The Our Future Valley Team will be updating this FAQs page as we receive new questions.
The Municipal Development Plan (MDP) is a land use planning document that guides growth, land use and development within Sturgeon County. The MDP provides developer certainty, which attracts investment and enables business to thrive. It also sets out areas for environmental protection, as well as setting policies to create strong communities and support heritage.
An Area Structure Plan (ASP) provides details on the growth and development of specific areas within a municipality. ASPs include information on proposed sequence of development, land use, population densities, and infrastructure.
The timeline sets initial engagement expectations for 2021. Following the completion of engagement sessions in Q1 of 2021, Administration will provide Council with a status update of all the feedback we received. At this point, Council can provide more direction on which plans require more work and which can progress through formal bylaw processes. Council will have ample opportunity to alter the project timeline at their discretion.
Both the cities of Edmonton and St. Albert have recently defined their long-term growth aspirations in this planning area through the in-progress City of St. Albert annexation and the recently adopted City of Edmonton ‘City Plan’. Within this context, future annexations are not expected by the cities of Edmonton or St. Albert in this area.
To mitigate any future unknowns, the establishment of an Area Structure Plan with strong considerations of the needs and aspirations of the existing Sturgeon Valley community will ensure that the character of the existing community is acknowledged and that future needs are considered in any future development proposals.
Currently, a comprehensive trail network system, along with connections across the river do not currently exist in the Valley. As we continue to work through the Our Future Valley project, we see a great opportunity to prioritise open space planning alongside future developments in the area. This would not be only limited to the new neighbourhoods themselves but ensuring that they are all stitched together as part of a greater network. Trail networks can also be integrated into future transportation elements. The project team will be looking to include policies within the three projects that speak to the need for developers to bring forth plans that have these types of elements and features in their designs.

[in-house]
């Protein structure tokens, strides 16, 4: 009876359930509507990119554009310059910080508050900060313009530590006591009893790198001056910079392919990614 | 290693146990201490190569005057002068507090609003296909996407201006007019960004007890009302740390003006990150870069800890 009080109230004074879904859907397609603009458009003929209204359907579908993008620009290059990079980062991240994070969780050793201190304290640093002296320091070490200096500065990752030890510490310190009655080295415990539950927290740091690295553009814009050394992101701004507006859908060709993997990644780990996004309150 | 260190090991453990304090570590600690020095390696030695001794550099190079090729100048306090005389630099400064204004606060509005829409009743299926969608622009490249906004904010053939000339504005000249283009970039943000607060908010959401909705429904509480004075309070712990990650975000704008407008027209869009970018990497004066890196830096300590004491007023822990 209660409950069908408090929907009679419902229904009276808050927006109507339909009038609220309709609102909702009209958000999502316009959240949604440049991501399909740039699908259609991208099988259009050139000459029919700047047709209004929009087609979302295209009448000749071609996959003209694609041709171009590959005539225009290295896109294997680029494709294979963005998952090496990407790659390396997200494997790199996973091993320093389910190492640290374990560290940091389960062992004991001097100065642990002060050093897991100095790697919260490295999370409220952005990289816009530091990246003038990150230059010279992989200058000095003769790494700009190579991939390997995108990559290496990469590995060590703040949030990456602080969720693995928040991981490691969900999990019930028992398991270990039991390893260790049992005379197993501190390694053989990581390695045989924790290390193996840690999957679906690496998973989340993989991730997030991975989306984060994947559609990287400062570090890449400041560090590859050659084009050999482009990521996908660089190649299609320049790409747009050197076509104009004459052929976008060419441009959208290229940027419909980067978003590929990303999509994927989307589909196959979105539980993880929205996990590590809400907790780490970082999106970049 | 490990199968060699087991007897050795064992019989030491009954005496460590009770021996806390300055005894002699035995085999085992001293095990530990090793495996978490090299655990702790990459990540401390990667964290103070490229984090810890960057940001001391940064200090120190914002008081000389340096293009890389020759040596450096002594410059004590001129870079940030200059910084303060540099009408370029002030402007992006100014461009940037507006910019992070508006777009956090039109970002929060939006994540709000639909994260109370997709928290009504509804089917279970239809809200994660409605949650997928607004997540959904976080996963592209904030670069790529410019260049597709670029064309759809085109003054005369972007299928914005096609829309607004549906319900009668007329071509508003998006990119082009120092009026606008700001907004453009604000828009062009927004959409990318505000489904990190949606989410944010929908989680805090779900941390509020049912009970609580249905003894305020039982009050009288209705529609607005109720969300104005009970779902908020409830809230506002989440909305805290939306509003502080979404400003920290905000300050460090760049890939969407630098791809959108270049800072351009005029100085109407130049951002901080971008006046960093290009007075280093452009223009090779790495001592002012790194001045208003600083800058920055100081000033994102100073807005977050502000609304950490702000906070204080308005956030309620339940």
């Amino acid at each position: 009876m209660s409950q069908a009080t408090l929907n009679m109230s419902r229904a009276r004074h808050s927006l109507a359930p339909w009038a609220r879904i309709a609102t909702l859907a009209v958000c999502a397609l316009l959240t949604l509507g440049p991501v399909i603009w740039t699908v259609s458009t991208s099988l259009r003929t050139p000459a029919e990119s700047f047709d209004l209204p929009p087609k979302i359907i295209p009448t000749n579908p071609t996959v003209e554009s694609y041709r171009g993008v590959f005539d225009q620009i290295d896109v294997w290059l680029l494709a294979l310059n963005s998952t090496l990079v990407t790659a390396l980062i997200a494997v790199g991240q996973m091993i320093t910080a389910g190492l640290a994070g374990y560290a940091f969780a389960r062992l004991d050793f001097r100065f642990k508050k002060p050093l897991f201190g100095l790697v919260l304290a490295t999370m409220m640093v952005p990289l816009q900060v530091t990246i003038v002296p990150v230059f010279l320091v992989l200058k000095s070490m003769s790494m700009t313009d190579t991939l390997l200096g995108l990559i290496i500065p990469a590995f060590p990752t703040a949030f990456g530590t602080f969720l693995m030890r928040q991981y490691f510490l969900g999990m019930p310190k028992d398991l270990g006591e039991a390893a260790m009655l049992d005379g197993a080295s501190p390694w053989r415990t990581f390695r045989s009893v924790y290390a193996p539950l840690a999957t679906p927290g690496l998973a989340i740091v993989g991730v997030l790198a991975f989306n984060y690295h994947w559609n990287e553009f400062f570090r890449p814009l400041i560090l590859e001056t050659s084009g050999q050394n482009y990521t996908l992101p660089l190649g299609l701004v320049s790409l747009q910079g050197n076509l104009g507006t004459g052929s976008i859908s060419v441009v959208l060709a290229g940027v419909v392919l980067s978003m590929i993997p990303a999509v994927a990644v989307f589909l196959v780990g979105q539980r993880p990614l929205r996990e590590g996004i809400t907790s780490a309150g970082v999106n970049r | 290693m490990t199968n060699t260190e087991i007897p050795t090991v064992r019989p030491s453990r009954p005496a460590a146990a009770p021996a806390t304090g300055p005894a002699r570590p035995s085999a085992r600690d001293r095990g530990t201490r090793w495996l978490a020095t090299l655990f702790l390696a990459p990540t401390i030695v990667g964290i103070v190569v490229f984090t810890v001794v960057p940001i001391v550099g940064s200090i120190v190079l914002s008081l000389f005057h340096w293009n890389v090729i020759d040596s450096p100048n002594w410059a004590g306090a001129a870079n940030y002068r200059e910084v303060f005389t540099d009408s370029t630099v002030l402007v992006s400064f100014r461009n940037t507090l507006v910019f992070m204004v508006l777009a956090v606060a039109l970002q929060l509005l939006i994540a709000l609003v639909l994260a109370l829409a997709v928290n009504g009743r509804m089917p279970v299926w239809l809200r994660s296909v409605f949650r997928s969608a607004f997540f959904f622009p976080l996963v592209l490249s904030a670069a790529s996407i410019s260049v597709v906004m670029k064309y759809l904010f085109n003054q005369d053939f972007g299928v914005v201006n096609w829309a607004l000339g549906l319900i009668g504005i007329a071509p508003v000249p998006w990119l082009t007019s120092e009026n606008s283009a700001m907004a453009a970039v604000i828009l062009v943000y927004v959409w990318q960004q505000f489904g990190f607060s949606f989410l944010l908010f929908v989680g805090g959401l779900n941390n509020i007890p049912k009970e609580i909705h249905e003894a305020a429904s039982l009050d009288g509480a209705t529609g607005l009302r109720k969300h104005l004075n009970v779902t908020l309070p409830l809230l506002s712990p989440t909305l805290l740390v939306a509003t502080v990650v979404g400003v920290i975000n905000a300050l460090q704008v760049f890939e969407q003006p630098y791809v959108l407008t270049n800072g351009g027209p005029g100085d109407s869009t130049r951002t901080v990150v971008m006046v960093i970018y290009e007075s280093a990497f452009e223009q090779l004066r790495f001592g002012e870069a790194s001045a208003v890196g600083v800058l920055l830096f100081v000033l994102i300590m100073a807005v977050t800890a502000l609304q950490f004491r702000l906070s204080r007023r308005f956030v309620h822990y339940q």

The Edmonton Regional Commission approved 45% of the current lots in the Valley from 1963 to 1995 (total of 19 multi-lot subdivisions with an average density of 1.5 du/ha).
The 1999 Sturgeon Valley ASP approved 55% of current lots in the Valley in the Valley from 1996 to currently (total of 11 multi-lot subdivision with an average density of 2.5 du/ha).
The existing in-force Area Structure Plan for the Sturgeon Valley (Bylaw 882/99) states that multi-lot development proposals are to not exceed densities of 2.96 dwelling units/hectare (du/ha). The 2010 Edmonton Metropolitan Region Growth Plan capped density in this area to 2.0 du/ha.
The answer to the question below will provide more information.
The Sturgeon Valley Special Study Area (SVSSA) sets forth high level policies related to land use planning, open space planning and infrastructure planning. An important component of land use planning includes density. For SVSS Areas ‘A and B’, the minimum density is 35 dwelling units per net residential hectare (du/nrha). For SVSSA ‘C’, the maximum density is in 20 du/nrha.
In reference to the overall minimum density of 35 du/nrha for SVSS Areas ‘A and B’, key policies within the SVSSA document ensure that the character and built form of the established Sturgeon Valley community is protected. Future development proposals are required to demonstrate a gradient/transition; with higher densities applied directly adjacent to the existing urban areas of the cities of St. Albert and Edmonton. Lower densities (such as single family detached and duplexes) along with open space elements (such as trails and parks) are to be applied adjacent and near the existing Valley community.
The new Area Structure Plan for SVSS Areas ‘A and B’ is required to consider a broad mix of land uses commonly associated with a complete community. This includes a diversity of housing options (single family, duplex, townhouses, low rise multi-family) and community amenities (institutional facilities, employment, commercial). Functional elements related to transportation, future road widening, trails, municipal reserve, stormwater management and environment are also to be incorporated across the plan area. Land uses related to light industrial would be considered in appropriate locations adjacent to Highway 28.
Transportation is one of the most important priorities of the planning area. Consideration for future roadway capacities and connections is critical for this area; given that it is the confluence of four communities: the Sturgeon Valley Core to the north, Canadian Forces Base Edmonton to the east, and the city of Edmonton and St. Albert to the south and southwest respectively. Plans for the area are required to provide detailed transportation impact assessments to ensure that the existing road networks can safely and effectively move traffic both within and through the planning area.
In 2012, the County completed a significant transportation planning study for the extension of future 127 Street connecting Anthony Henday to Highway 2. Currently, any future development is required to plan in conjunction with the right-of-way proposed for this future transportation corridor. Any proposals for the alteration of this right-of-way will need to be substantiated by the developer themselves. A copy of the study can be found under the Key Resources Tab in Our Future Valley webpage.